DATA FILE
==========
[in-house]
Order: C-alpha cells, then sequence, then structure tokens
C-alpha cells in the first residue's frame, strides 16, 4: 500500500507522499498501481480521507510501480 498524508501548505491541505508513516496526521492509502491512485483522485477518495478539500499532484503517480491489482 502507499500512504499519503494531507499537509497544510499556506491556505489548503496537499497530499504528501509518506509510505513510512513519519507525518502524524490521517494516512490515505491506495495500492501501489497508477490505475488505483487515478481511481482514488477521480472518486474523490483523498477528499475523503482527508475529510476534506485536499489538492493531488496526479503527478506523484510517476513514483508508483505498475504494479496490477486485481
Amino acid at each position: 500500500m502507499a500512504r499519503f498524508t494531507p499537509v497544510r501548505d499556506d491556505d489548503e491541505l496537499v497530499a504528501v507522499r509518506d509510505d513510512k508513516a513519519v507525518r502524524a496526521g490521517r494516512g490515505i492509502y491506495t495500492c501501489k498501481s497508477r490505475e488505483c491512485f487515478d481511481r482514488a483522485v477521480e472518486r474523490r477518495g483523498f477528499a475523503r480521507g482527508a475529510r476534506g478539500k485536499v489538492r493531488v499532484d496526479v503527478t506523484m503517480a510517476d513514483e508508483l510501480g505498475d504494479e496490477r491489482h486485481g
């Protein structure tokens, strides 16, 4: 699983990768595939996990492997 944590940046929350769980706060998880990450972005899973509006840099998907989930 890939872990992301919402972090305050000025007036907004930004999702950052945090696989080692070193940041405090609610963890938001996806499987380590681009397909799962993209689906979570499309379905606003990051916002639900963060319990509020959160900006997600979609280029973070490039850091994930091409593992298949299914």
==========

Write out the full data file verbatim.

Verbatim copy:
[in-house]
Order: C-alpha cells, then sequence, then structure tokens
C-alpha cells in the first residue's frame, strides 16, 4: 500500500507522499498501481480521507510501480 498524508501548505491541505508513516496526521492509502491512485483522485477518495478539500499532484503517480491489482 502507499500512504499519503494531507499537509497544510499556506491556505489548503496537499497530499504528501509518506509510505513510512513519519507525518502524524490521517494516512490515505491506495495500492501501489497508477490505475488505483487515478481511481482514488477521480472518486474523490483523498477528499475523503482527508475529510476534506485536499489538492493531488496526479503527478506523484510517476513514483508508483505498475504494479496490477486485481
Amino acid at each position: 500500500m502507499a500512504r499519503f498524508t494531507p499537509v497544510r501548505d499556506d491556505d489548503e491541505l496537499v497530499a504528501v507522499r509518506d509510505d513510512k508513516a513519519v507525518r502524524a496526521g490521517r494516512g490515505i492509502y491506495t495500492c501501489k498501481s497508477r490505475e488505483c491512485f487515478d481511481r482514488a483522485v477521480e472518486r474523490r477518495g483523498f477528499a475523503r480521507g482527508a475529510r476534506g478539500k485536499v489538492r493531488v499532484d496526479v503527478t506523484m503517480a510517476d513514483e508508483l510501480g505498475d504494479e496490477r491489482h486485481g
């Protein structure tokens, strides 16, 4: 699983990768595939996990492997 944590940046929350769980706060998880990450972005899973509006840099998907989930 890939872990992301919402972090305050000025007036907004930004999702950052945090696989080692070193940041405090609610963890938001996806499987380590681009397909799962993209689906979570499309379905606003990051916002639900963060319990509020959160900006997600979609280029973070490039850091994930091409593992298949299914």